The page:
Tech to Protect Precious Items in Museums

In today’s modern museums, technology is utilised in various ways, from interactive smartphone guides and social media integration and virtual reality experiences. Visitors are spoilt for the range of high-tech exhibits as well as traditional art when it comes to museums. Technology can create another layer of storytelling in museums and galleries as well as increasing the depth of a display. Tech can help museum-goers be more excited and engaged with their surroundings some of the most advanced technology used in world-class museums include apps that are supported by hundreds of beacons that track how visitors interact with displays and feed relevant information straight to the user. Protecting precious items in museums has always been important and technology is facilitating new ways to do so.

Extensive damage to a valuable 17th-century painting was caused by Paolo Porpora, a young Taiwanese boy who accidentally tripped and put his hand through it while trying to break his fall.

The incident shed light to the continuous obstacle faced by museums and galleries to achieve the balance between having displays accessible to visitors but also keeping them away from harm.

This risks are only too well aware by curators and conservators and can be incidental, deliberate or as in this present case, accidental.

So, what could we learn from this scenario and be done differently?

The most difficult to manage are deliberate damage as was the case of the incident that happened in 1987 at National Gallery in London. Despite the Leonardo da Vinci cartoon being protected by a laminated plate-glass screen, it was still damaged by a gunshot fired on purpose.

It is easier to anticipate incidental damages since if often result from the innate curiosity of some visitors about the surface of a material. However, this can be properly managed through the use of gallery attendant, signage, by making visitors aware and understand the damage that can be caused or the use of physical barriers. A discreet and unobtrusive service is often provided by gallery attendant target only on visitors who present a risk. However, it is always difficult for the attendant to supervisor visitor’s behaviour since they are often employed to oversee more than one gallery due to cutbacks in funding.

If paid staff are not always an option to prevent damage to precious items, there are other measures that can be taken. Ensure that all museum showcases are displayed in durable glass enclosures and have adequate support so it cannot be knocked over. You can get advice from a professional exhibition services provider to find out the best display method for your unique objects.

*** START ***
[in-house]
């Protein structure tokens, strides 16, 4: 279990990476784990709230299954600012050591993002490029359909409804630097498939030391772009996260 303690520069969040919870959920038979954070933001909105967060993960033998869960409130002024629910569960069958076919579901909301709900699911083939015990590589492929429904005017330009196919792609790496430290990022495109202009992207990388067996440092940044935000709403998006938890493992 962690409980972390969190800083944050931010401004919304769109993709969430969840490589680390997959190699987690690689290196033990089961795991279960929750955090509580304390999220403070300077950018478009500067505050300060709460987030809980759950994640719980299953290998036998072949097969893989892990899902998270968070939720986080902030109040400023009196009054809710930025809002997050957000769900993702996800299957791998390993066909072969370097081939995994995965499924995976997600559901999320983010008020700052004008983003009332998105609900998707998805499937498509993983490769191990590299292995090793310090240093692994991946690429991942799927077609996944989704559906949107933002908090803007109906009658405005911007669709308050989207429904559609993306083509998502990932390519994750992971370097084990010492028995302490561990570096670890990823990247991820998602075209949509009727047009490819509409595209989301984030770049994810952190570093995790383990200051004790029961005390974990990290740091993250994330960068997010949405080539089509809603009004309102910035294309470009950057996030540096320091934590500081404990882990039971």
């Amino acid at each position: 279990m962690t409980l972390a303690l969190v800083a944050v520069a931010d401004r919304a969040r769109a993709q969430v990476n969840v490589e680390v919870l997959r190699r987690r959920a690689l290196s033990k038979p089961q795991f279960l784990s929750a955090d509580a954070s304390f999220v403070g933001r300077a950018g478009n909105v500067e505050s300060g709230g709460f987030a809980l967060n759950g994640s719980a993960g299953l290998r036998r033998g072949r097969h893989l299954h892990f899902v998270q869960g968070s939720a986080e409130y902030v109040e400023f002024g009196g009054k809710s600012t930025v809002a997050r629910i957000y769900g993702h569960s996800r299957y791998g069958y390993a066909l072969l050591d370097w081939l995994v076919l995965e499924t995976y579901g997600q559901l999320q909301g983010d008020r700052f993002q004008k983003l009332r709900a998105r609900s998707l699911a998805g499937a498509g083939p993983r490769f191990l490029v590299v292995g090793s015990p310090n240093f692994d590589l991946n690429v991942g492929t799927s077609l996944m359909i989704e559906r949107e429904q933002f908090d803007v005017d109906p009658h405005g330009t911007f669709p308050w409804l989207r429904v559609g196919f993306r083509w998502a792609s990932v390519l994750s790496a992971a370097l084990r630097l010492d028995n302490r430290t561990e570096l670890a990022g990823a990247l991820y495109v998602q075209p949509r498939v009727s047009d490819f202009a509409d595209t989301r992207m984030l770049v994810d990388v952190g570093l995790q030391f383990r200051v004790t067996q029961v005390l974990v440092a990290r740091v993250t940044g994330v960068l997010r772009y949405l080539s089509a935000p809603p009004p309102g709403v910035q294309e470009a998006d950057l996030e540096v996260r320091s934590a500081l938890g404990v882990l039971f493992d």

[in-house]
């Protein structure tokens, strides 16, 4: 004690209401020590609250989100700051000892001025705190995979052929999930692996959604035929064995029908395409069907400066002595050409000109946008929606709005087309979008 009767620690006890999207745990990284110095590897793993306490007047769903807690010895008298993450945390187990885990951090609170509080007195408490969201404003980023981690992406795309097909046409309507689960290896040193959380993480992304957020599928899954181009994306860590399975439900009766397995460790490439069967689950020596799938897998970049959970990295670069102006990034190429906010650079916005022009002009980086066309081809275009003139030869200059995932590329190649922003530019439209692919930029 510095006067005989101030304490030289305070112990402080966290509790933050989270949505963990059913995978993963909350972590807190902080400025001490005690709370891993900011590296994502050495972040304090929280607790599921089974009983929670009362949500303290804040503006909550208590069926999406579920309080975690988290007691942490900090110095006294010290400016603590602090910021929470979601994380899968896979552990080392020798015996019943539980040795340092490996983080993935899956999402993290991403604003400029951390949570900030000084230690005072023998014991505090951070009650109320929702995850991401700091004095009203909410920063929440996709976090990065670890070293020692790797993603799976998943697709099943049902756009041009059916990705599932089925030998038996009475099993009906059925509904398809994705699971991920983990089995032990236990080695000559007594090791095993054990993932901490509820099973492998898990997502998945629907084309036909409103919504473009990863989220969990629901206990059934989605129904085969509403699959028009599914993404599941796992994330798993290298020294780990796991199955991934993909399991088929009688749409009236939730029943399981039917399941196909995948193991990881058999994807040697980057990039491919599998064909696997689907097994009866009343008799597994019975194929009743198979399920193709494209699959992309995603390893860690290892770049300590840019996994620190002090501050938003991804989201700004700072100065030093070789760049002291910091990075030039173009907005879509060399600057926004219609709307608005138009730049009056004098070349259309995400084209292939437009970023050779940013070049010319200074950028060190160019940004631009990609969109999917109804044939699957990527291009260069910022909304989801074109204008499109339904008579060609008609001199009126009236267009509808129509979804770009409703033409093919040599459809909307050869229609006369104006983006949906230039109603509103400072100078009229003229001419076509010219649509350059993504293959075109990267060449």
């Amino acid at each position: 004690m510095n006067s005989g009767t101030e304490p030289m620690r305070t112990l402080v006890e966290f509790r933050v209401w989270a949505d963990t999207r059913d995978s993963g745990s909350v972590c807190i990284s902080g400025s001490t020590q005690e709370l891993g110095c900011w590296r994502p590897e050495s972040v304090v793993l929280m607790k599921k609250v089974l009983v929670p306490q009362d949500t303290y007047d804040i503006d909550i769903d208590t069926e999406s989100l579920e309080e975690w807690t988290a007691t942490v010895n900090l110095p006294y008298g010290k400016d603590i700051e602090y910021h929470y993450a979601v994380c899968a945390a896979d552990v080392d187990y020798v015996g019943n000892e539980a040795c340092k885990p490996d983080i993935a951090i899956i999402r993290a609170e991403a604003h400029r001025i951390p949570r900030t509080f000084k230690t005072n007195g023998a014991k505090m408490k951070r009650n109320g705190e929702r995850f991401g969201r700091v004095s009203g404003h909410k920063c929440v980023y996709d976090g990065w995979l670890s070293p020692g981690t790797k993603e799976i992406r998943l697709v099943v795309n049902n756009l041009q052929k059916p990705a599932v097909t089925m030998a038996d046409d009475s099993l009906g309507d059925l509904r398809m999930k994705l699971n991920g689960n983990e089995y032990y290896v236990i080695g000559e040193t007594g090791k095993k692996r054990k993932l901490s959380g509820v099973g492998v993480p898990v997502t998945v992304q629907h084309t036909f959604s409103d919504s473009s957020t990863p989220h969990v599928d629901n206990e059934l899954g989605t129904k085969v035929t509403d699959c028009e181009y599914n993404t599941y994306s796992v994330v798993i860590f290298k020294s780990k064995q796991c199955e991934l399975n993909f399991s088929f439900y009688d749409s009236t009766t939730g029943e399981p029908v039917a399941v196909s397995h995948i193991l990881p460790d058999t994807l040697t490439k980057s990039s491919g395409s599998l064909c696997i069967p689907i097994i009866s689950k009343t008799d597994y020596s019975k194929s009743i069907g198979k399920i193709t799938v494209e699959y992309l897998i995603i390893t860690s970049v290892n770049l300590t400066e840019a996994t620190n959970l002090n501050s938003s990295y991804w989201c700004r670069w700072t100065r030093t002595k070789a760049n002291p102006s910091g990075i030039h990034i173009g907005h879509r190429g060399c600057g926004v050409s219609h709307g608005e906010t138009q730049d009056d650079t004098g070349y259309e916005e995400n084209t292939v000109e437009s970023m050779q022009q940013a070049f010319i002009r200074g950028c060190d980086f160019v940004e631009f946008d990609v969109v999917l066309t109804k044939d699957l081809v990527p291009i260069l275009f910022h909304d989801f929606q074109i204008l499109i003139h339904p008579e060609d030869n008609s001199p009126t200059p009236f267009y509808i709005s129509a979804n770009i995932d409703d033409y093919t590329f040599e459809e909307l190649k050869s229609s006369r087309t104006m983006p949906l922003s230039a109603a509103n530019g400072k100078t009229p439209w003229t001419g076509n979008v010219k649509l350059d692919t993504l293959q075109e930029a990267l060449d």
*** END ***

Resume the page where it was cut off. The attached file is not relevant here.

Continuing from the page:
When to touch

In order to provide a more sensory experience alongside an understanding of material and artifacts fragility, an opportunity to handle the artifacts was provided by The Bowes Museum in Barnard Castle. However, most visitors often forget the lesson quickly once in the galleries because most of them don’t engage with the education centre.

Interactive contemporary artworks that encourage visitor engagement are great and visitors love to get up close, however it can sometimes cause confusion and visitors may assume all displays are to touch. Technology such as alarms and electrical barriers can provide protection to fragile items. Along with surveillance cameras and digital safety warnings, museums can safeguard their displays.

Enough rope

Many museums have the opinion that barriers usually spoil the look of a gallery and would prefer not to use them. Some years back, technology has been adopted by some museums with the hope of managing the risk without disrupting the gallery aesthetics. At Stederlijk Museum in Amsterdam, visitors are usually alert of their proximity to a painting using an alarm triggered by laser. It is perhaps not surprising that the trade-off between noise and aesthetics has not been universally taken up. Lasers and bulletproof glass are technology that all museums should employ to ensure the safety of exhibits.

The kids are not all right

Ivan Hewett who is an art critic suggested in 2014 after a young girl was allowed to climb on a Donald Judd sculpture at the Tate Modern that “children should be banned from galleries”. It is also hard to disagree with what Sociologist Tiffany Jenkins said about museums turning into playgrounds. Perhaps, the current problem is that fewer people care about its impact on others or seem to appreciate the value of proper behaviour.

Training of staff

Museum staff is the ones with the most responsibility in creating a safe environment. They should always engage in slips trips and falls training to know how to prevent damaging accidents from occurring. Ensure staff knows how to access healthcare equipment in the event of an accident and equip them with technology such as radios and other communication equipment to quickly talk to the managing office.

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